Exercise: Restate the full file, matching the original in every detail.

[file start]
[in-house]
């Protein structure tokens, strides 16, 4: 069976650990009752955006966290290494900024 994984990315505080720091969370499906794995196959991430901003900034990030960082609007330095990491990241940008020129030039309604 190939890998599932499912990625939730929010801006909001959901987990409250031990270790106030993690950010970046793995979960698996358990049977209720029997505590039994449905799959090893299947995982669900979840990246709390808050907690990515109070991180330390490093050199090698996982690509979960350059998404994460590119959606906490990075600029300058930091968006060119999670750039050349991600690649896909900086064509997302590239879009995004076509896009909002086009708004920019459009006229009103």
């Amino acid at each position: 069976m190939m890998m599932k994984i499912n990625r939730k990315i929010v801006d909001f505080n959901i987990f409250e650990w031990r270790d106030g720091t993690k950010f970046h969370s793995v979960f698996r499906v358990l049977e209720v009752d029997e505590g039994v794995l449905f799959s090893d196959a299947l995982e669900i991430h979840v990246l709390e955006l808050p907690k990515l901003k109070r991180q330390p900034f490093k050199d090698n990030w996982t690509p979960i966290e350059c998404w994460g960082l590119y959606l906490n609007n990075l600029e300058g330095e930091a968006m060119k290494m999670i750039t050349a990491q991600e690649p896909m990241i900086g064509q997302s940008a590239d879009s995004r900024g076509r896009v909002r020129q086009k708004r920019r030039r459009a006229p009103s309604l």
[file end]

[in-house]
């Protein structure tokens, strides 16, 4: 069976650990009752955006966290290494900024 994984990315505080720091969370499906794995196959991430901003900034990030960082609007330095990491990241940008020129030039309604 190939890998599932499912990625939730929010801006909001959901987990409250031990270790106030993690950010970046793995979960698996358990049977209720029997505590039994449905799959090893299947995982669900979840990246709390808050907690990515109070991180330390490093050199090698996982690509979960350059998404994460590119959606906490990075600029300058930091968006060119999670750039050349991600690649896909900086064509997302590239879009995004076509896009909002086009708004920019459009006229009103």
């Amino acid at each position: 069976m190939m890998m599932k994984i499912n990625r939730k990315i929010v801006d909001f505080n959901i987990f409250e650990w031990r270790d106030g720091t993690k950010f970046h969370s793995v979960f698996r499906v358990l049977e209720v009752d029997e505590g039994v794995l449905f799959s090893d196959a299947l995982e669900i991430h979840v990246l709390e955006l808050p907690k990515l901003k109070r991180q330390p900034f490093k050199d090698n990030w996982t690509p979960i966290e350059c998404w994460g960082l590119y959606l906490n609007n990075l600029e300058g330095e930091a968006m060119k290494m999670i750039t050349a990491q991600e690649p896909m990241i900086g064509q997302s940008a590239d879009s995004r900024g076509r896009v909002r020129q086009k708004r920019r030039r459009a006229p009103s309604l």